Q&A with TalentDrive

The Fordyce Letter recently chatted with Sean Bisceglia, CEO of TalentDrive, the Chicago-based company that integrates recruiters’ job boards into one search.

Prior to TalentDrive, he acquired and became CEO of CPRi (Corporate Project Resources, Inc.) in 2003 and sold the marketing staffing firm to Aquent in 2005. Prior to CPRi, he founded TFA in 1992, which he sold to Leo Burnett in 1998.

Raghav Singh, a partner at The A-List, a Minneapolis based staffing services provider, has said TalentDrive’s “efficiency and productivity gains are significant,” so we wanted to catch up with Bisceglia and hear what is new:

TFL: In a recent survey of 7,000 HR professionals, you noted that “35% only see better qualified talent from high unemployment rates” — what did you mean by this?

Bisceglia: Only 35% have seen better, higher quality candidates to fill positions since the unemployment rate began to rise. Just because unemployment numbers rise doesn’t necessarily mean quality talent is entering the marketplace.

TFL: Why do you call online recruiting “dysfunctional”?

Bisceglia: What I mean by “dysfunctional” is that there is lot’s of noise. For instance, there are currently 40,000 locations and an expected number of 105,000 job boards and networking sites by 2011. This statistic was taken from Kennedy Information (*Recruiters are seeking out more niche boards and social networking sites to find passive candidates, over 50,000 now with 105,000 expected in 2011). Also, many candidates are “gaming the system” by plugging their resumes with SEO words and distributing to upwards of 15 sites at a time creating an overabundance of resumes online.

Recruiters then have to sift through duplicate resumes and employ the “post & pray” technique as they enter in and out of job boards numerous times daily. The social networking sites are starting to take hold as well, but previously created confusion as the new ideology entered the market.

TFL: What technologies are making things more dysfunctional? Which are helping to make things better?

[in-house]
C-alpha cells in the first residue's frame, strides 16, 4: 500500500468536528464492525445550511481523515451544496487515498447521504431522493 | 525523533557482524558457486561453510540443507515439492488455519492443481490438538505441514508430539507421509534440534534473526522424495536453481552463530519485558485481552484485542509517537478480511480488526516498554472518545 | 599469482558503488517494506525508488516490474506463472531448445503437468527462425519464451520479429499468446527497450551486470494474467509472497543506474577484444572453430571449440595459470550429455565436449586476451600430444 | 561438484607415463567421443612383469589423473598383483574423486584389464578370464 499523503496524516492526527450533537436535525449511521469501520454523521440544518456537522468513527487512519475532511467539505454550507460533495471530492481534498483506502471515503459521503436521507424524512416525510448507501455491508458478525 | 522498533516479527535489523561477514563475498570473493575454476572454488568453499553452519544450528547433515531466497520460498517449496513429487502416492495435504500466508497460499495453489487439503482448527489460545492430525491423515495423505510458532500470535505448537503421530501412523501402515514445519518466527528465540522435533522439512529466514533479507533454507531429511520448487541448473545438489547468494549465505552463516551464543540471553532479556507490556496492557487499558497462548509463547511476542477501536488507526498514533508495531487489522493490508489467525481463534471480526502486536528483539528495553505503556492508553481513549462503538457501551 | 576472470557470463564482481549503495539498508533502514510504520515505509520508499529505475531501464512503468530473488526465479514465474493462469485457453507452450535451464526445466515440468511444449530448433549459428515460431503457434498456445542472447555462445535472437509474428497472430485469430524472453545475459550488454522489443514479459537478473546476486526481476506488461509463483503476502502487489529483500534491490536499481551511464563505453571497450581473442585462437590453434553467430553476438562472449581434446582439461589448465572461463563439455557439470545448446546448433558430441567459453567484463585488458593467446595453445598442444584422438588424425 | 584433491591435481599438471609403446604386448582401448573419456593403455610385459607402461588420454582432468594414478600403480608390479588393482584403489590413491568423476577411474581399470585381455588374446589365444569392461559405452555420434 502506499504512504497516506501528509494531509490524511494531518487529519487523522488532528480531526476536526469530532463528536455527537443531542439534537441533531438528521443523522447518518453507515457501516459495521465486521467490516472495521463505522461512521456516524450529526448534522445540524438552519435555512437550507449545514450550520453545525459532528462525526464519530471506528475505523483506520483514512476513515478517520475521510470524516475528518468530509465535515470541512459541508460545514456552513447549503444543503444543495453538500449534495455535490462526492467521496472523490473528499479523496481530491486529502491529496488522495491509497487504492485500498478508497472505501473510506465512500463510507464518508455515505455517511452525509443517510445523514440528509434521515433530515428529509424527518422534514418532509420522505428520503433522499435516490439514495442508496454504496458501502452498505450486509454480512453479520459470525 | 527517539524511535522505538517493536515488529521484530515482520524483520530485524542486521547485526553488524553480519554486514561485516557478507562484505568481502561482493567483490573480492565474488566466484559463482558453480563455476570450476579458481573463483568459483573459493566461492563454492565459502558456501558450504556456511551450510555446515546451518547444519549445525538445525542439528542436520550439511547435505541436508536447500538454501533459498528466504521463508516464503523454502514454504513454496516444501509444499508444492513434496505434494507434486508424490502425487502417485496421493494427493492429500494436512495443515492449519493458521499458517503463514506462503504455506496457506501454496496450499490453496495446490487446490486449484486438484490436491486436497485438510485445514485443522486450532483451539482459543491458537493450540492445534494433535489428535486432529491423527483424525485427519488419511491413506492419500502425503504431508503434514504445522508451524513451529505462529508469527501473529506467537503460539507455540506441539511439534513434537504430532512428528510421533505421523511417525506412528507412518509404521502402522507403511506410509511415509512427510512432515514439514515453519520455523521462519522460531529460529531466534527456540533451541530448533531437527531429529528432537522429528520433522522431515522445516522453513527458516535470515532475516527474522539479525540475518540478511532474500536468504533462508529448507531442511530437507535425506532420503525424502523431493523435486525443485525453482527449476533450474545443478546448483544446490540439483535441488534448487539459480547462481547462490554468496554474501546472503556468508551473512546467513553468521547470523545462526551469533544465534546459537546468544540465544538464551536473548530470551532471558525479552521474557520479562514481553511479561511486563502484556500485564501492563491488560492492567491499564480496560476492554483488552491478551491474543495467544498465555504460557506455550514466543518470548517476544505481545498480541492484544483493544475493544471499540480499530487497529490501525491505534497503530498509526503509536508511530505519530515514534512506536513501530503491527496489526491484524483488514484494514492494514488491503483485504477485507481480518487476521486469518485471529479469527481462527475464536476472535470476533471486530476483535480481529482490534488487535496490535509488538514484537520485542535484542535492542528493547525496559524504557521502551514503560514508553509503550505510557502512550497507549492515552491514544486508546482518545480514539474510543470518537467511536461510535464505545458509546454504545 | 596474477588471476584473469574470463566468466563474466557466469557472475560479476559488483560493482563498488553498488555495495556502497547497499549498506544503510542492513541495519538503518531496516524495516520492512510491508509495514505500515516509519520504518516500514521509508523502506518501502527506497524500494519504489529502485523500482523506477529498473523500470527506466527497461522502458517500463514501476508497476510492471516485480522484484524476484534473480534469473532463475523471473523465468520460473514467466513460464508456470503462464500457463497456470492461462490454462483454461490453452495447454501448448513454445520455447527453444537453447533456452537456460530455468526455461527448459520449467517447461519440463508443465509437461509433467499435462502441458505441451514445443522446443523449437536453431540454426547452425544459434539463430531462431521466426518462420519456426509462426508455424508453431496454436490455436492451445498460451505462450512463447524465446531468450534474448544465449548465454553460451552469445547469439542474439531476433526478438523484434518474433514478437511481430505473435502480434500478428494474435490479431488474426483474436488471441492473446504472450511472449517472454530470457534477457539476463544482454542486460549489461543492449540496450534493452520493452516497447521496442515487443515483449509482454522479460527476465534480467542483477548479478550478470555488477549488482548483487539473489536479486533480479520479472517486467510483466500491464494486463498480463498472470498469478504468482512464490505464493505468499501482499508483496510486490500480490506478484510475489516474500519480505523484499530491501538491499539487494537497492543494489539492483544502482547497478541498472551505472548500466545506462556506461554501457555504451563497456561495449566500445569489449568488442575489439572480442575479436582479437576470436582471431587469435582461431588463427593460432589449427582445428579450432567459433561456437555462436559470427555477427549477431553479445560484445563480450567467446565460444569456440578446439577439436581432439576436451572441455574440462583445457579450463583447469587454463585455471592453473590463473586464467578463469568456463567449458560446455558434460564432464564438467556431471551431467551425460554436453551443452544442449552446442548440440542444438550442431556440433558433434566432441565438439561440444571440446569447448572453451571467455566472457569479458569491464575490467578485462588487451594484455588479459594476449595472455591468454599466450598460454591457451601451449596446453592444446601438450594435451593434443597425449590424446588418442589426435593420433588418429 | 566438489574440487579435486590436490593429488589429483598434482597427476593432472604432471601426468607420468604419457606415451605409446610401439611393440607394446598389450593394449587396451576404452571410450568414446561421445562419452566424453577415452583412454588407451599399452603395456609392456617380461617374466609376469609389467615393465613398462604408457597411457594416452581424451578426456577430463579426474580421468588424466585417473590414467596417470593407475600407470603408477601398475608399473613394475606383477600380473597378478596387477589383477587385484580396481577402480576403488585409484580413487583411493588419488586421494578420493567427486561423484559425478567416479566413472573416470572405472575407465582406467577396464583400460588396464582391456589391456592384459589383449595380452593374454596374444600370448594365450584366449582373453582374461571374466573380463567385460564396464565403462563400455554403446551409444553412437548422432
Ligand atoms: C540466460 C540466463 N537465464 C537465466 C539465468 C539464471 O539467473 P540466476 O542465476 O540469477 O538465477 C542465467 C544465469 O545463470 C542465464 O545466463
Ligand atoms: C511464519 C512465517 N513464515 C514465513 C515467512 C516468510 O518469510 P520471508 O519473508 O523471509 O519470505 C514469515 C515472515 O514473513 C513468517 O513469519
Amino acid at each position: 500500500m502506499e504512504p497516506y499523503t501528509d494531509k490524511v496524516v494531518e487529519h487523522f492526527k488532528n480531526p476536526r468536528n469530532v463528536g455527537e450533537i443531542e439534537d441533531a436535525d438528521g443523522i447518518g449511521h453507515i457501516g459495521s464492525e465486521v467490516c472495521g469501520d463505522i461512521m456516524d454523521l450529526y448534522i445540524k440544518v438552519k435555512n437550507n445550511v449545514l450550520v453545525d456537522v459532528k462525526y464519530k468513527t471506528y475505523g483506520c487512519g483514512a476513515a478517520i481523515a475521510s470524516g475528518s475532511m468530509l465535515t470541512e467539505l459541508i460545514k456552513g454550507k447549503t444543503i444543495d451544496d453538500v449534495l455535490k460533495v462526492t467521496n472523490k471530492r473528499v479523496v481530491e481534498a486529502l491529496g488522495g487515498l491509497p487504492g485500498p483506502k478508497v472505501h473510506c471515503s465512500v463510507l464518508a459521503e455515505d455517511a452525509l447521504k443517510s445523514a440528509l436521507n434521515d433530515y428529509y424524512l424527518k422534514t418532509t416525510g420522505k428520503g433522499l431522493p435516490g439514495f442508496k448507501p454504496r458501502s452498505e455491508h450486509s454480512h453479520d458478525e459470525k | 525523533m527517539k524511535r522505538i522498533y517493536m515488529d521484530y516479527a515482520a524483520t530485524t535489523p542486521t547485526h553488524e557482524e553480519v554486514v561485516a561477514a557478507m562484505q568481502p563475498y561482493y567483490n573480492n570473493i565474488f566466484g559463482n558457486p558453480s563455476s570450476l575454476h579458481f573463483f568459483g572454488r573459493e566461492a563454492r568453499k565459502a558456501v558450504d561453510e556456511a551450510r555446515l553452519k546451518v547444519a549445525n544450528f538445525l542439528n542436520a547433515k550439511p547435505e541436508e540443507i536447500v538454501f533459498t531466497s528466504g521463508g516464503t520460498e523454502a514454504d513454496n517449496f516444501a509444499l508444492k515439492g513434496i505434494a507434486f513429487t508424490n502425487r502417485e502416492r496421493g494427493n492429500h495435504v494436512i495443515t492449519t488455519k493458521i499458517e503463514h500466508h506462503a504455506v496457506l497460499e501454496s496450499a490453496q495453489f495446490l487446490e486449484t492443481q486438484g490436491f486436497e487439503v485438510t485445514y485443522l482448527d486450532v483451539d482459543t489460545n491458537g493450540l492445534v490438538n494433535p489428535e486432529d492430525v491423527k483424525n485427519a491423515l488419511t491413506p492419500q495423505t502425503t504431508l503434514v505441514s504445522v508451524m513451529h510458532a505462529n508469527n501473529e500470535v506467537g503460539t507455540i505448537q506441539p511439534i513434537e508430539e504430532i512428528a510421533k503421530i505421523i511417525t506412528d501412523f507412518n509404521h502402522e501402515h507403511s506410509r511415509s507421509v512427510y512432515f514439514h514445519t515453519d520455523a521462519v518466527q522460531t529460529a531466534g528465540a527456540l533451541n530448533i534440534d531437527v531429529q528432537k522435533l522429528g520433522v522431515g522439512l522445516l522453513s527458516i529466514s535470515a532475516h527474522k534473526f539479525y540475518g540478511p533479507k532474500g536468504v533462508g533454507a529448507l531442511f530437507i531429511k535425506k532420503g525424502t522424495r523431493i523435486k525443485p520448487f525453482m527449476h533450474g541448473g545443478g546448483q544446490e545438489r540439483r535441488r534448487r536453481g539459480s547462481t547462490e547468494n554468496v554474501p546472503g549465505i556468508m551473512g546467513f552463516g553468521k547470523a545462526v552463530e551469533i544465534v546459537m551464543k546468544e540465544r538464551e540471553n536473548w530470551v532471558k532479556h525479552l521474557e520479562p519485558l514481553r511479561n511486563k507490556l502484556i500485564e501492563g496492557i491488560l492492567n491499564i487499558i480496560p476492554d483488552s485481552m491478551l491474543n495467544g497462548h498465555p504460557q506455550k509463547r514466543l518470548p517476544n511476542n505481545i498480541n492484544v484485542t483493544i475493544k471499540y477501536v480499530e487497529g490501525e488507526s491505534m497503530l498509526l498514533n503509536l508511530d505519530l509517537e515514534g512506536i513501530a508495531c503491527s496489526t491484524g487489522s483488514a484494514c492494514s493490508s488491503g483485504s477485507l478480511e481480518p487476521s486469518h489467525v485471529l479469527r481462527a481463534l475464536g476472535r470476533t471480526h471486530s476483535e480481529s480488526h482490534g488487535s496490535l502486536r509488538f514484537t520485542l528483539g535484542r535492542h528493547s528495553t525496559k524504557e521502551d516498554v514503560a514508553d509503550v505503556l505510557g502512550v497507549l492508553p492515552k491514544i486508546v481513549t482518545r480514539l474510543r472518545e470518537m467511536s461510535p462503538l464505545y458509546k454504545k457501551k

Bisceglia: Some aspects of technology make online recruiting more dysfunctional such as the overabundance of websites (and more launching weekly), pure resume aggregators only (that don’t add any value other than a big vacuum of resumes that have no match), inaccurate matching, and social networking sites.

Article Continues Below

There are also aspects of technology that make online recruiting less dysfunctional such as improved, better matching technologies, better thinking around recruitment marketing tools, such as TalentGen, and consolidation technology, TalentFilter. These types of tools help remove the clutter and disorganization involved with online recruiting by offering a simplified platform which consolidates all search efforts with the most advanced matching technology.

TFL: What are some simple ways recruiters can understand their own ATS database better?

Bisceglia: I would say the best technique is to use it! Start understanding your ATS by going back and getting more training. Learn the functionality of your ATS compared to the competition and your partners tools, such as eQuest. Understanding what it’s capable of, who and what is in there, in combination with the analytics generated by job boards, will help recruiters understand their own ATS. Dedicating someone or a technology to “mine” the ATS is also a good tactic to employ.

TFL: What are some other trends you predict for recruiters in 2009?

Bisceglia: I predict upgraded talent. With the US Quit Rate of employees predicted to drop from 22% to 19% in 2009, more internal/in-house talent searching is taking place. Also, it’s time employees are “upgrading” talent within. Less time and money spent on “post and pray” methods with more capital invested in resume search and technology that assists with ATS consolidation.

TFL: What does your company specifically have planned in the coming year?

Bisceglia: We have some big partnerships underway— eQuest partnership already announced at HR Tech this fall which opens access for TalentDrive to 2,000 clients and over 23,000 users. We are also abandoning our “direct” sales model aimed at F1000 companies. Corporate HR is extremely resistant to change of behavior. VAR’s are a large contributor to our 2009 plan as well, with 24 in place now and 50 within the 1st quarter. We are excited about several key partnerships with the three major job boards and top-two social networks that are in progress for early next year and will be announced in January. And of course, our goal is proliferation of our product, TalentFilter, throughout the possible 294,000 possible users!

Elaine Rigoli has nearly 15 years of experience managing content and community for various B2B and consumer websites. Elaine has written thousands of business and technology articles and has been quoted in The Wall Street Journal and eWeek, among other publications.

Topics

Leave a Comment

Your email address will not be published. Required fields are marked *